Asia Stocks Pressured by Wall Street Losses, Dollar Sags


Australian stocks and South Korea’s KOSPI were down 0.2 percent, respectively. Japan’s Nikkei lost 0.5 percent.

Asian stocks slipped on Wednesday, pressured by losses on Wall Street as the technology sector stuttered yet again after a brief rebound, while the Dollar sagged on lower long-term US yields.


MSCI’s broadest index of Asia-Pacific shares outside Japan inched down 0.2 percent.

Australian stocks and South Korea’s KOSPI were down 0.2 percent, respectively. Japan’s Nikkei lost 0.5 percent.

The S&P 500 information technology index barely rose overnight as it gave up much of the 1.4 percent intraday gains. The year’s top-performing sector was still down nearly 4 percent over the past week, with investors shifting money to banks, retailers and other stocks seen as likely to benefit the most from tax cuts promised by US President Donald Trump.

As a result, the S&P 500 fell for the third straight session overnight. The Dow and Nasdaq also retreated.

“The retreat in US shares coincides with profit-taking by investors before they close their books for the year-end. A lot of such year-end window dressing already appears to have taken place in emerging market equities,” said Kota Hirayama, senior emerging markets economist at SMBC Nikko Securities in Tokyo.

The main focal point for emerging market equities is how US yields move towards the year-end. The Federal Reserve’s monetary policy stance for next year bears close watching due to its impact on US yields, and in turn the various equity markets.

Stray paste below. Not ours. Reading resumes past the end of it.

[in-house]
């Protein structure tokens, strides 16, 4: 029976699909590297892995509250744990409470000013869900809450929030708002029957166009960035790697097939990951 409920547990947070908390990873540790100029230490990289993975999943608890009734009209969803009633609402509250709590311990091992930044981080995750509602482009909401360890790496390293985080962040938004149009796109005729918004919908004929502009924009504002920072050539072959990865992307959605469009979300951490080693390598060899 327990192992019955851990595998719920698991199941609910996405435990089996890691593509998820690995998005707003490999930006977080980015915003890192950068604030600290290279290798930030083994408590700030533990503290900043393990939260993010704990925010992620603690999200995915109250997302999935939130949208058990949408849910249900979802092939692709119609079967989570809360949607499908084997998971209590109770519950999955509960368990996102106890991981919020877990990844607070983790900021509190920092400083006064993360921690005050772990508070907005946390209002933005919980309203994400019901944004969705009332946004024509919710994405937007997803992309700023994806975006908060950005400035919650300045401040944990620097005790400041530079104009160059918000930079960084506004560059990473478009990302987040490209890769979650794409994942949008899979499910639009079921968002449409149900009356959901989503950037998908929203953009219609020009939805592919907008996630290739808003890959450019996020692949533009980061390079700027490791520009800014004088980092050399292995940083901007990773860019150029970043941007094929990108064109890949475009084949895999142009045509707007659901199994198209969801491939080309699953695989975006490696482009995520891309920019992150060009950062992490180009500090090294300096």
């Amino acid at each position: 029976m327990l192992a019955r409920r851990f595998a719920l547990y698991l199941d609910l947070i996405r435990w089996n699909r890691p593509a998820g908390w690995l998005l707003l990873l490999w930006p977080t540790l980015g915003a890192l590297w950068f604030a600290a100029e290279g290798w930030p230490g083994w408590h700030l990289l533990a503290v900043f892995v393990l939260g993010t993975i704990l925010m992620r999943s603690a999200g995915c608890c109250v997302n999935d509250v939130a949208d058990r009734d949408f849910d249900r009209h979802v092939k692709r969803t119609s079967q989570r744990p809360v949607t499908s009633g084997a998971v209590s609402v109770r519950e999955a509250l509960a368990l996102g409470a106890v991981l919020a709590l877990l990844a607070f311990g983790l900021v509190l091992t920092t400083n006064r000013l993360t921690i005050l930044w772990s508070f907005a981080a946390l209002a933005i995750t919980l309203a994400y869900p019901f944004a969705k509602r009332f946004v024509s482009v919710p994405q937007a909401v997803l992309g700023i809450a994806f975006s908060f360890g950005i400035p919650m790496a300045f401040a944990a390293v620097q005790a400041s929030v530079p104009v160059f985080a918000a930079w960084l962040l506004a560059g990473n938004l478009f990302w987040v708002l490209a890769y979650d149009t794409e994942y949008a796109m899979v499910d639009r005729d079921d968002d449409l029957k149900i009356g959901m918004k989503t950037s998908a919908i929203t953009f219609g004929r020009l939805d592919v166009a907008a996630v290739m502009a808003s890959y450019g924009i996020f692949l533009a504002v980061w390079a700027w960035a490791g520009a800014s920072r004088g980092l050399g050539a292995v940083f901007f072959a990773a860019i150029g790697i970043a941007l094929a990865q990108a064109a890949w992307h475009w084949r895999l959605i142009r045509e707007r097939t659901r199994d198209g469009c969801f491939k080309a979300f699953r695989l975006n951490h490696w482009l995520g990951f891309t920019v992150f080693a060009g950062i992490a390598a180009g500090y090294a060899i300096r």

Fed funds futures prices showed that investors see a rate increase at Federal Reserve’s Dec. 12-13 meeting as a done deal and much of the focus is on the outlook for rates in 2018 and beyond.

The two-year Treasury yield reached a nine-year high overnight as the market increasingly expected the US Congress to pass tax reform legislation and the Fed to tighten policy.

But the 10-year Treasury yield fell overnight, flattening the yield curve further. The curve has flattened as investors see limited room for long-term US inflation.

The Dollar dipped, weighed by sagging long-term US yields. The Dollar index against six major currencies slipped 0.05 percent to 93.337.

The greenback dipped 0.1 percent to 112.470 yen and the Euro was little changed at USD 1.1824 after shedding 0.35 percent the previous day.

The pound extended overnight losses and last stood at USD 1.3412 for a loss of 0.2 percent. Sterling fell to as low as USD 1.3370 on Tuesday on disappointment after British Prime Minister Theresa May failed to clinch a deal to open talks on post-Brexit free trade with the European Union.

In commodities, US crude oil futures were down 0.3 percent at USD 57.44 per barrel after American Petroleum Institute data showed that US gasoline stocks and distillate inventories rose more than expected last week.

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